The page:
A subjective aspect will only be accepted by an objective aspect if the subjective aspect does not deny the importance of the objective aspect. The pair will always be representative of the conflict of change vs stasis: if the subject is change, then the object is stasis; if the subject is stasis, then the object is change. The relationship is clarified when it is considered that the subject means life and the object means death (Gulenko), and that change is the negation of stasis and stasis prevents the appearance of change. Change seeks to create new life; stasis seeks to preserve existing life. The same applies to consciousness, with changes in consciousness ideally acheiving an expansion thereof, and static consciousness allowing for a preservation of the benefits already acheived.

Change need not be good, although we prefer that it be such. A change which leads to destruction of life is a failed change; a change which leads to the denial of that which is already known amounts to the abolition of consciousness. Stasis is problematic: the mind always desires new experiences and new understandings; the expansion of life in resource-limited environments requires the development of technology to distribute needed goods and make better use of existing goods. Change and stasis have a relationship of common transformation: changes become accepted as standard practice and themselves acheive an enduring quality; the preservation of that which already exists, meanwhile, allows a foundation for effective change. The question in terms of acceptance of either by its counterpart, therefore, is one of shared utility. Can way of life X be practiced regularly; and if can, does it offer advantage over way of life Y? Does concept Z really exist; and if it does, then does not concept W still retain its relevance?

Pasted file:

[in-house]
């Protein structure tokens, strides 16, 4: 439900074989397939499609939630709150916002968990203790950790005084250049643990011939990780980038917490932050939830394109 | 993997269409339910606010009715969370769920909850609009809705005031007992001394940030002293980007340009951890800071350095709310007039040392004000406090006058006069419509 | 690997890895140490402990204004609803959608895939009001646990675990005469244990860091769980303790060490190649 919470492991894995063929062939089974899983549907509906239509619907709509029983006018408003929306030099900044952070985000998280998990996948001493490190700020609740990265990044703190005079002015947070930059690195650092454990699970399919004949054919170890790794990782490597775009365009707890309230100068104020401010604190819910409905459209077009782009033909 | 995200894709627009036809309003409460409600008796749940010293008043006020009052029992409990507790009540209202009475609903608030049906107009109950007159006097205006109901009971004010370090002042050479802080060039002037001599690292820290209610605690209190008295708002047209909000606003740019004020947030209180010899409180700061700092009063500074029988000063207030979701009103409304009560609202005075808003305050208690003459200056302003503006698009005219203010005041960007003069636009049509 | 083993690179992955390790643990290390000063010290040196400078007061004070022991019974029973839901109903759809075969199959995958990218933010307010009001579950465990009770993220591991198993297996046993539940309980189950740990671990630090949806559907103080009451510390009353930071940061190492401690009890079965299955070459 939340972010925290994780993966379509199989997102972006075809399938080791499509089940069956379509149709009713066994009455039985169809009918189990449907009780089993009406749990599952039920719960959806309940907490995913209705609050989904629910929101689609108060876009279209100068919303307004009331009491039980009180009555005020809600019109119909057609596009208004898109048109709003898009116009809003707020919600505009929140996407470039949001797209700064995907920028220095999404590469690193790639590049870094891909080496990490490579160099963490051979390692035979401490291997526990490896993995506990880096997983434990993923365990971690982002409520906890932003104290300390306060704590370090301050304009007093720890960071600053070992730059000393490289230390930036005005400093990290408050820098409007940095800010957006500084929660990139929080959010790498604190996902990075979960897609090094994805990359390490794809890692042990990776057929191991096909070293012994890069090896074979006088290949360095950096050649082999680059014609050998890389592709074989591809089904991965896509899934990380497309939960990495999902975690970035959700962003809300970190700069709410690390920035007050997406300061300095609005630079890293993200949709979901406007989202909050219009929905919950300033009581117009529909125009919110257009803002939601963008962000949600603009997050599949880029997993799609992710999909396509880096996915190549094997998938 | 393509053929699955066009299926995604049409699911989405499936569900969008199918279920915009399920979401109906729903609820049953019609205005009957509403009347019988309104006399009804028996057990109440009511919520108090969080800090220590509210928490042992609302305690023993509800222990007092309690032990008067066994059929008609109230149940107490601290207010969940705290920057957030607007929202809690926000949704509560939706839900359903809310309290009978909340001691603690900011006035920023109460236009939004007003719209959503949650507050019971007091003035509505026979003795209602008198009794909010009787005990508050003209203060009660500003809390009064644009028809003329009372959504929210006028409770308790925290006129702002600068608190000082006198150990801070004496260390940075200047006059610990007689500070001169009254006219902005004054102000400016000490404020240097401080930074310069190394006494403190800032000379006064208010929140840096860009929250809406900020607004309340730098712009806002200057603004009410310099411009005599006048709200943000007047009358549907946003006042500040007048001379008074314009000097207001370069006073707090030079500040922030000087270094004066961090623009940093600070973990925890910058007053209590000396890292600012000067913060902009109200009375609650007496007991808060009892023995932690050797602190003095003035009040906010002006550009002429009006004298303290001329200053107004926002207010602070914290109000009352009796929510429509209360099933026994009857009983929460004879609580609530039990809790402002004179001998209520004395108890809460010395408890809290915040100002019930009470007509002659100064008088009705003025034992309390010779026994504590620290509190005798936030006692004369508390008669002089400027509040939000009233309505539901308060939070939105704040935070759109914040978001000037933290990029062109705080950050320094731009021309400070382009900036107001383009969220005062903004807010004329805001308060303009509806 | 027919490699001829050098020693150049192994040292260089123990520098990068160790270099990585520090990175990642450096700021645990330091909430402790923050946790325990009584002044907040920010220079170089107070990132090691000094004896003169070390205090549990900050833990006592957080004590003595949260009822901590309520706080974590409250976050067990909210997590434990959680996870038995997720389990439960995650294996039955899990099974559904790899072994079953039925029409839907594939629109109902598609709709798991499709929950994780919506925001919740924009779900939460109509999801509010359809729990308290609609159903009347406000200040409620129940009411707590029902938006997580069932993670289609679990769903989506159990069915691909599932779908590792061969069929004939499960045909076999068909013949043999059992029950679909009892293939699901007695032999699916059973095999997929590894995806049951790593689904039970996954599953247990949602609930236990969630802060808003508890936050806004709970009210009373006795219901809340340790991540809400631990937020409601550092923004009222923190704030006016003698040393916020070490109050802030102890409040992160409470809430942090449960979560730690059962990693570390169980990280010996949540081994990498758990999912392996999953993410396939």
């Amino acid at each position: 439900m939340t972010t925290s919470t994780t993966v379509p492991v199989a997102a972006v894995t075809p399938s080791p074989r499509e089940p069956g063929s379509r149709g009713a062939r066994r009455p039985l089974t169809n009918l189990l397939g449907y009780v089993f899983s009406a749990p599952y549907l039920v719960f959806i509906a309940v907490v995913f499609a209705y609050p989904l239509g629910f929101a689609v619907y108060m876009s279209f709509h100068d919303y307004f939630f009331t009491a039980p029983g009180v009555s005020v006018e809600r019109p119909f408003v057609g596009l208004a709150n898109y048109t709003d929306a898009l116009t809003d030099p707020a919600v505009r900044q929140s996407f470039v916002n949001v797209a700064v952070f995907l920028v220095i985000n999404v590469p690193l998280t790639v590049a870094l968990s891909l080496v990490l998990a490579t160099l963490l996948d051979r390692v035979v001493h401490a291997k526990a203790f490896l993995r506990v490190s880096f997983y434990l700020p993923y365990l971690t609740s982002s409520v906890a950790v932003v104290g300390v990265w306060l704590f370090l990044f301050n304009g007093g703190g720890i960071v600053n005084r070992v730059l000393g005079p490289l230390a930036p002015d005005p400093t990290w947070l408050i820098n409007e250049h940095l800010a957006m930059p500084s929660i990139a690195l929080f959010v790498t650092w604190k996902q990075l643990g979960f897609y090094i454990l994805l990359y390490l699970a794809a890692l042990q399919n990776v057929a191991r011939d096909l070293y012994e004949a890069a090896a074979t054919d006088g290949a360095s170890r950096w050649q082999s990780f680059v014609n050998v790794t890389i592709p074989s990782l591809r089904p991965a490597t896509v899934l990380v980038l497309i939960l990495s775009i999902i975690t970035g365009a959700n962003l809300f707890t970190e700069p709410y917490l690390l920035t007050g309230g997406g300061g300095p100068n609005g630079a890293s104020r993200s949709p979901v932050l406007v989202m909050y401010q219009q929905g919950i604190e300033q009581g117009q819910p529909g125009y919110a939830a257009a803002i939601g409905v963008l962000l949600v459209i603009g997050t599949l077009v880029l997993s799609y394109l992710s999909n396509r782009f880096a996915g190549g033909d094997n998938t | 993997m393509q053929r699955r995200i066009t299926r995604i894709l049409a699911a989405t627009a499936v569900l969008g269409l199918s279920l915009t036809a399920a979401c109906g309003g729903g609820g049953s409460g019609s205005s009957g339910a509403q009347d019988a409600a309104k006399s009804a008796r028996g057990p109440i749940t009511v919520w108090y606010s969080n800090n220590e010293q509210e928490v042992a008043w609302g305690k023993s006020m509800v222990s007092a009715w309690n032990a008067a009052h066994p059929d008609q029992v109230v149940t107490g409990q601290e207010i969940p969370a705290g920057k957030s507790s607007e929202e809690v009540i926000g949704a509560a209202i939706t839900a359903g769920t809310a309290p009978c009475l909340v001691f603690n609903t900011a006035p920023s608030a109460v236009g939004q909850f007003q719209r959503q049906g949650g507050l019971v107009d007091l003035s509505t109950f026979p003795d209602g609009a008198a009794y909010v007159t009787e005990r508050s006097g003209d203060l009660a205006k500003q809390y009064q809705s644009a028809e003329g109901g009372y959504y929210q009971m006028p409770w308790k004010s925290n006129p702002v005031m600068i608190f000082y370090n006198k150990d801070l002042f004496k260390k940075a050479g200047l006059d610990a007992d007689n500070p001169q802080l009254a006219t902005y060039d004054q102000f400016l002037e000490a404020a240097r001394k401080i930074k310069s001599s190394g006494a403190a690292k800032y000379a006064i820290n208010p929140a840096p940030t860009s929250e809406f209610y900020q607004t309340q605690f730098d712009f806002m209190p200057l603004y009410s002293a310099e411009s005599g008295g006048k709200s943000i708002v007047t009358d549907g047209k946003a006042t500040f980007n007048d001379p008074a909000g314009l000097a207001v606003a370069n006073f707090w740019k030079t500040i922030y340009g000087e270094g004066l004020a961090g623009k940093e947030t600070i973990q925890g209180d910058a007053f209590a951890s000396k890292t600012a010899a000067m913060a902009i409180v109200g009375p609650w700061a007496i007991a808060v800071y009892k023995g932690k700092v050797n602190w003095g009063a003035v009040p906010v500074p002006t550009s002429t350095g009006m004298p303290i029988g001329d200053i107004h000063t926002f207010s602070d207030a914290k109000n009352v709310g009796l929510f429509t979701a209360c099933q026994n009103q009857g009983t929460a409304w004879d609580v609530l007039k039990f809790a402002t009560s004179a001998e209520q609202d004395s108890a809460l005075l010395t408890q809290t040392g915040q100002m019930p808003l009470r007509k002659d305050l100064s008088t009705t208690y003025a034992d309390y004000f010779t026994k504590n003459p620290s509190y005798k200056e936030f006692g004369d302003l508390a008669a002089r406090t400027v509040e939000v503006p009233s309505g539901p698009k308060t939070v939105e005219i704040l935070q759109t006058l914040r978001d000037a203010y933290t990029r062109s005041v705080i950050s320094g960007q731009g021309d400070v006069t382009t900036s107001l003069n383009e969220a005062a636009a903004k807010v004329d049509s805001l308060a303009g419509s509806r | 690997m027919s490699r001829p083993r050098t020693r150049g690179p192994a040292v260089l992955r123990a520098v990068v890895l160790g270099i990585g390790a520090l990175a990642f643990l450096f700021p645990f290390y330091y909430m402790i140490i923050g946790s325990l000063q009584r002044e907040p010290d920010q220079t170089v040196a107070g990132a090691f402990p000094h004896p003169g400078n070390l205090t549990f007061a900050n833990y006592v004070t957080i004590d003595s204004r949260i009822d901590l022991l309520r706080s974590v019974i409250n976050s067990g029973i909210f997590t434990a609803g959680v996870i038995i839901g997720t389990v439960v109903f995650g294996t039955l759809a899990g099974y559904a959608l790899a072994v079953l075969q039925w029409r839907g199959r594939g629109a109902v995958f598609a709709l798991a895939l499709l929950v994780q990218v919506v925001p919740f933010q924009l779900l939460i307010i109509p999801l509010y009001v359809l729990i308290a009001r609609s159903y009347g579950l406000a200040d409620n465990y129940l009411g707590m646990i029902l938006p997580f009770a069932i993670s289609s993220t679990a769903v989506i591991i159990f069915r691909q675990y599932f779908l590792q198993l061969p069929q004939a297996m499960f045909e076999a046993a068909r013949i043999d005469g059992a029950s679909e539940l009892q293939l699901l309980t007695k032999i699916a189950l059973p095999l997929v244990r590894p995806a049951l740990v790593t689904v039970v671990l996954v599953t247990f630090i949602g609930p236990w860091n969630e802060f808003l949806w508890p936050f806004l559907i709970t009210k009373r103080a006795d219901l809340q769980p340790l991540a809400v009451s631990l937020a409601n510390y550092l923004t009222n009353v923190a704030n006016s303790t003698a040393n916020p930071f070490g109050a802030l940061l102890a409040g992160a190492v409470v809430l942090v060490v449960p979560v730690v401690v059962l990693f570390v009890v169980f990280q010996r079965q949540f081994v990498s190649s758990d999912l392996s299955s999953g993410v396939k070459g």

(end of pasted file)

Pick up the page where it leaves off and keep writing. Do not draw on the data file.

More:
If a way of life cannot demonstrate itself as appreciably more effective than the way already adopted, then why change? Training others in way of life X will detract from time that could be spent practicing way of life Y instead.